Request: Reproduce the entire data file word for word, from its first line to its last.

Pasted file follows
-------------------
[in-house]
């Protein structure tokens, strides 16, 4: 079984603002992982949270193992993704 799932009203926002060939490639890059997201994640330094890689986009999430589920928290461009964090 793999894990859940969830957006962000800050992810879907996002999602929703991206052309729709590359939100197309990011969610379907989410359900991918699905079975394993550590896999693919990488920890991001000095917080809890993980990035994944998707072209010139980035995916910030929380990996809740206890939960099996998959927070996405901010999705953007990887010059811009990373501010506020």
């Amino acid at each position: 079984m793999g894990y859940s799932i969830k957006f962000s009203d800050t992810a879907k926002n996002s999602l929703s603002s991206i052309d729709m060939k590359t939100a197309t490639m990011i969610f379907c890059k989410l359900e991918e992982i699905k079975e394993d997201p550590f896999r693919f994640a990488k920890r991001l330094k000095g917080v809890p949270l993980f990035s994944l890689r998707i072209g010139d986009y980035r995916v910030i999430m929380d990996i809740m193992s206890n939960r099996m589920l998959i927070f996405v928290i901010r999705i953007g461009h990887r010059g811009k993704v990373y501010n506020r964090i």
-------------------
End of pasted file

[in-house]
């Protein structure tokens, strides 16, 4: 079984603002992982949270193992993704 799932009203926002060939490639890059997201994640330094890689986009999430589920928290461009964090 793999894990859940969830957006962000800050992810879907996002999602929703991206052309729709590359939100197309990011969610379907989410359900991918699905079975394993550590896999693919990488920890991001000095917080809890993980990035994944998707072209010139980035995916910030929380990996809740206890939960099996998959927070996405901010999705953007990887010059811009990373501010506020």
């Amino acid at each position: 079984m793999g894990y859940s799932i969830k957006f962000s009203d800050t992810a879907k926002n996002s999602l929703s603002s991206i052309d729709m060939k590359t939100a197309t490639m990011i969610f379907c890059k989410l359900e991918e992982i699905k079975e394993d997201p550590f896999r693919f994640a990488k920890r991001l330094k000095g917080v809890p949270l993980f990035s994944l890689r998707i072209g010139d986009y980035r995916v910030i999430m929380d990996i809740m193992s206890n939960r099996m589920l998959i927070f996405v928290i901010r999705i953007g461009h990887r010059g811009k993704v990373y501010n506020r964090i």